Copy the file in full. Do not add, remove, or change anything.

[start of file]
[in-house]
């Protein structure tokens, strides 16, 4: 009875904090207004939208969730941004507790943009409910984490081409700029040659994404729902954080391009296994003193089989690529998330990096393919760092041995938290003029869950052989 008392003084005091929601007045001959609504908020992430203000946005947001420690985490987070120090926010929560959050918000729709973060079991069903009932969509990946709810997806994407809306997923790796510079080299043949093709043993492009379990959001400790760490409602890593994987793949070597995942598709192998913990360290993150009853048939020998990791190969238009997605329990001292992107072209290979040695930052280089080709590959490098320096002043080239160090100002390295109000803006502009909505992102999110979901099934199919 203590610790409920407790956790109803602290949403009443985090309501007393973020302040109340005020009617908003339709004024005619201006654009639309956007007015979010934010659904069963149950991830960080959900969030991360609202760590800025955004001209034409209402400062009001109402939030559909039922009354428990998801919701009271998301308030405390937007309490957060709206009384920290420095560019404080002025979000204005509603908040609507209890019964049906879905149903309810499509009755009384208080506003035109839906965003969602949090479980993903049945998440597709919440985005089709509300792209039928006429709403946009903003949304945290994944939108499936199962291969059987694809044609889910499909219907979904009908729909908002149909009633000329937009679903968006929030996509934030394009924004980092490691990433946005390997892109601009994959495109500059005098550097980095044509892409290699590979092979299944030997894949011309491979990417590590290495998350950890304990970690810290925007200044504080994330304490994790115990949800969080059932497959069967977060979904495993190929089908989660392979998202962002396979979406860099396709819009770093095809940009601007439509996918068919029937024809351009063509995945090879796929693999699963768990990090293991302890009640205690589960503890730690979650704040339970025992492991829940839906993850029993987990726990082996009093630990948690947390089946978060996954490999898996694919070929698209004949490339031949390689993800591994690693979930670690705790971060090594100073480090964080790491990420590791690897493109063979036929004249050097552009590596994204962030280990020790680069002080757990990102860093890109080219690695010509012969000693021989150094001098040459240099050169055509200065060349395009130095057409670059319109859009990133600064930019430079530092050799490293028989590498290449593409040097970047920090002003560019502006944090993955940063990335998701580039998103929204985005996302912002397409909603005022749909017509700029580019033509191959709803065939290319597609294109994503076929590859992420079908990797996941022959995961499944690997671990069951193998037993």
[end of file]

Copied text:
[in-house]
């Protein structure tokens, strides 16, 4: 009875904090207004939208969730941004507790943009409910984490081409700029040659994404729902954080391009296994003193089989690529998330990096393919760092041995938290003029869950052989 008392003084005091929601007045001959609504908020992430203000946005947001420690985490987070120090926010929560959050918000729709973060079991069903009932969509990946709810997806994407809306997923790796510079080299043949093709043993492009379990959001400790760490409602890593994987793949070597995942598709192998913990360290993150009853048939020998990791190969238009997605329990001292992107072209290979040695930052280089080709590959490098320096002043080239160090100002390295109000803006502009909505992102999110979901099934199919 203590610790409920407790956790109803602290949403009443985090309501007393973020302040109340005020009617908003339709004024005619201006654009639309956007007015979010934010659904069963149950991830960080959900969030991360609202760590800025955004001209034409209402400062009001109402939030559909039922009354428990998801919701009271998301308030405390937007309490957060709206009384920290420095560019404080002025979000204005509603908040609507209890019964049906879905149903309810499509009755009384208080506003035109839906965003969602949090479980993903049945998440597709919440985005089709509300792209039928006429709403946009903003949304945290994944939108499936199962291969059987694809044609889910499909219907979904009908729909908002149909009633000329937009679903968006929030996509934030394009924004980092490691990433946005390997892109601009994959495109500059005098550097980095044509892409290699590979092979299944030997894949011309491979990417590590290495998350950890304990970690810290925007200044504080994330304490994790115990949800969080059932497959069967977060979904495993190929089908989660392979998202962002396979979406860099396709819009770093095809940009601007439509996918068919029937024809351009063509995945090879796929693999699963768990990090293991302890009640205690589960503890730690979650704040339970025992492991829940839906993850029993987990726990082996009093630990948690947390089946978060996954490999898996694919070929698209004949490339031949390689993800591994690693979930670690705790971060090594100073480090964080790491990420590791690897493109063979036929004249050097552009590596994204962030280990020790680069002080757990990102860093890109080219690695010509012969000693021989150094001098040459240099050169055509200065060349395009130095057409670059319109859009990133600064930019430079530092050799490293028989590498290449593409040097970047920090002003560019502006944090993955940063990335998701580039998103929204985005996302912002397409909603005022749909017509700029580019033509191959709803065939290319597609294109994503076929590859992420079908990797996941022959995961499944690997671990069951193998037993």